30 December 2020 – After Covid-19 and in the new year, Africa needs to rebuild fast. It has to forge strong partnerships in this rebuilding process.
Africa needs to forge strong partnerships and effectively manage its abundant natural resources, to rebuild faster in the wake of Covid-19. According to Lazarus Chakwera, the president of Malawi, African leaders must be at their creative best to get the best partnership on offer. Chakwera spoke at the International Forum on African Leadership earlier this month. The forum was organized by the African Leadership magazine.
“African countries must strengthen governance and international partnerships, while also making better use of abundant natural resources to accelerate economic recovery in the post-Covid-19 period. We owe it to posterity to leverage the partnerships that we have and forge new ones to expedite the resurgence of our economies,” said Chakwera.
Africa needs creativity
“African leaders must be at their creative best to secure critical global partnerships and to drive the continent’s economic resurgence, and they need to build trust with their citizens, Chakwera added.
“The Covid-19 pandemic has taught us that poor governance damages public trust in government interventions. We cannot attract the world to our nations if our nations are in disarray,” he said.
Chakwera stressed the role of good governance in building resilient economies. “The public sector must be in top shape to prepare for and respond to crises and changes in the global climate before they occur. Such preparedness will put our countries in a stronger position to contribute to global response and global strategy, especially in the achievement of the 2030 Sustainable Development agenda.”
In his keynote address, African Development Bank president Akinwumi Adesina called for strong leadership, a shared sense of collective responsibility, the better harnessing of domestic resources and the transparent management of the continent’s vast natural wealth.
“The speed and quality of the economic recovery process from the pandemic will depend on our shared sense of collective responsibility and the financial capacity of developing countries to address immediate shocks, stabilise their economies, and invest in growing back,” Adesina said.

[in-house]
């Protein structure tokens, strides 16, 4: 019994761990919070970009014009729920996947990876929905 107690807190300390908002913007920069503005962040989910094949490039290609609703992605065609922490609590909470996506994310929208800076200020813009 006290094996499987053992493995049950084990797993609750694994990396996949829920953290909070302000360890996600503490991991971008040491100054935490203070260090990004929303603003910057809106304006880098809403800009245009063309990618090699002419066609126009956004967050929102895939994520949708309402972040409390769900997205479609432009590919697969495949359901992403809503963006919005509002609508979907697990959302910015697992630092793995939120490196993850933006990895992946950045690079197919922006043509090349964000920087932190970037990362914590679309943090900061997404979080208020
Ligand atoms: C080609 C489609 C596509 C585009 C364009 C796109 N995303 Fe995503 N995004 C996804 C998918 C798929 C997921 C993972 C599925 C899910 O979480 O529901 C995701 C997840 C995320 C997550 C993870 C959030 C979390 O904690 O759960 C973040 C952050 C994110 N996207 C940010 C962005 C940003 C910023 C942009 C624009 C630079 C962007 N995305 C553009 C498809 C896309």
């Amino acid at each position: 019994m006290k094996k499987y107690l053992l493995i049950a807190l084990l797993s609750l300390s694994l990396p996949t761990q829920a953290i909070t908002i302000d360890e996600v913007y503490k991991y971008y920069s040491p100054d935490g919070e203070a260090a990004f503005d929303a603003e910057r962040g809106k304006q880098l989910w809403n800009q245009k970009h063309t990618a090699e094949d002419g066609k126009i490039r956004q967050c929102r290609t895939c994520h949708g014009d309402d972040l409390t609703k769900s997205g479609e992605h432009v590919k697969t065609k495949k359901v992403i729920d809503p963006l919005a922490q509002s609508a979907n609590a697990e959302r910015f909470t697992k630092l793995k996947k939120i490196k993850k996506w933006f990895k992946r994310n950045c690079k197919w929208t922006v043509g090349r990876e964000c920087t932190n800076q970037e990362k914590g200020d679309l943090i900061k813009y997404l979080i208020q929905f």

Tap into domestic resources
Moreover, tapping domestic sources of revenue will be essential to our economic recovery, he noted. “Africa must grow by mobilising domestic resources, especially by unlocking its more than
USD1- trillion in pension funds, sovereign wealth funds and insurance funds to help close the annual infrastructure financing gap estimated at about USD64-billion to USD108-billion.”
Adesina also cited the need for transparent management of the continent’s immense natural wealth. “Africa will build back faster by also harnessing and better managing the revenue streams from its abundant natural resources, including minerals, metals, biodiversity, blue economy, forest resources, agriculture, and oil and gas, to boost domestic savings,” he said.
Lord Dolar Popat, a member of the United Kingdom’s House of Lords, and the Prime Minister’s Envoy to Rwanda and Uganda, acknowledged the emergence of a new Africa, but urged further improvement in the continent’s investment climate to attract greater private sector investment.
“There is a huge room for growth and tremendous potential, especially considering Africa’s population. We must continue to take this momentum forward. I can confirm Africa as Britain’s continent of choice,” he said.